Anisotropy: characteristic of a material for which its physical properties depend on the direction along which they are measured.

Poisson’s coefficient (n): it is the ratio between the transversal contraction and the elongation of a rod, constituted by a given material, stressed by traction.

Deformation: we generally mean any alteration of the shape or size of a body caused by stress. It is a dimensionless quantity since it appears to be the ratio between two quantities having the same unit of measurement. Two types of deformation are distinguished: the deformation and, also called linear deformation, is the ratio between the variation in length of a stressed body and its initial length; the angular deformation g characterizes the variation that the angle existing between two fibers of an unstressed body undergoes after the application of a stress.

Elasticity: of a material it is said that it has an elastic behavior when, once the load with which it has been solicited has been removed, it returns to its original configuration, ie there are no deformations, while a material is said in which the deformations that occur under stress remain after removal of the load. Furthermore it is said that a material has a linear elastic behavior when under stress the deformations are directly proportional to the tensions (contrary to the non-linear elastic behavior).

Isotropy: characteristic of a material for which a physical property does not depend on the direction along which it is measured.

Modulus of normal elasticity (E): o Young’s modulus, is the ratio between the normal traction tension (s) that occurs in a material subjected to a simple tensile stress and the deformation is parallel to the resulting tension (in elastic field).

Tangential elasticity modulus (G): or shear modulus, is the ratio between the shear shear stress (t), which occurs in a shear stressed material, and the angular or shear deformation g; it is obtained once known E and n with the formula: G = ½ E / (1 + n).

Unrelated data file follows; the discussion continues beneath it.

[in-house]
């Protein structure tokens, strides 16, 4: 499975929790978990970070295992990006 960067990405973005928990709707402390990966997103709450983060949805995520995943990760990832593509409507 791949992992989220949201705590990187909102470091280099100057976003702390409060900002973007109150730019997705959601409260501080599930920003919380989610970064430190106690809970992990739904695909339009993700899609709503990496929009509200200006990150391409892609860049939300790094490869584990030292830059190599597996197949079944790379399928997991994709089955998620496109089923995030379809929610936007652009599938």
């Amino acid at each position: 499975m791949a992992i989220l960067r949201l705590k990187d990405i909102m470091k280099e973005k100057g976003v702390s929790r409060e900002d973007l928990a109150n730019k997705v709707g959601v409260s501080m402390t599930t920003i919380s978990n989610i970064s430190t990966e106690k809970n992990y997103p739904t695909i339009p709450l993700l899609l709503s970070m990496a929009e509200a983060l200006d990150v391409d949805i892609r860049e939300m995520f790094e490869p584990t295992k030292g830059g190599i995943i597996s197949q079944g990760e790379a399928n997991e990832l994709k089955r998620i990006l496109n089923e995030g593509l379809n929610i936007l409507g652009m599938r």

Plasticity: property of a material for which a structural component formed by it remains in the deformed configuration even after the removal of the load that caused it.

Stiffness: it is the ratio between a load acting on a continuous system, defined geometrically and consisting of a specific material, and the resulting displacement.

Tension: from the dimensional point of view (N / m2 = Pa) it is a force on a surface and represents the internal force acting on each area unit belonging to a section of a body, which is opposed to traction, compression and cutting induced by the action of external forces. The resulting voltage can be broken down into three components, one along the perpendicular to the plane of the section, indicated with s and defined normal two-sided tension along two mutually orthogonal axes lying on the section plane, indicated with t and defined tangential stresses. The state of total tension in any point of a body is completely defined by six voltage values, three of which are normal and three are tangential.

Although they have the same dimensions, pressures and tensions are two different magnitudes in that pressure is applied to a surface when a distributed force acts on it, quantitatively defined by an area, while there is talk of the tension of a body externally stressed when we want to indicate the load intensity to which a point is subjected.

Viscoelasticity: characteristic of a material whose deformation does not depend only on the system of loads to which it is subject but also on their speed of application.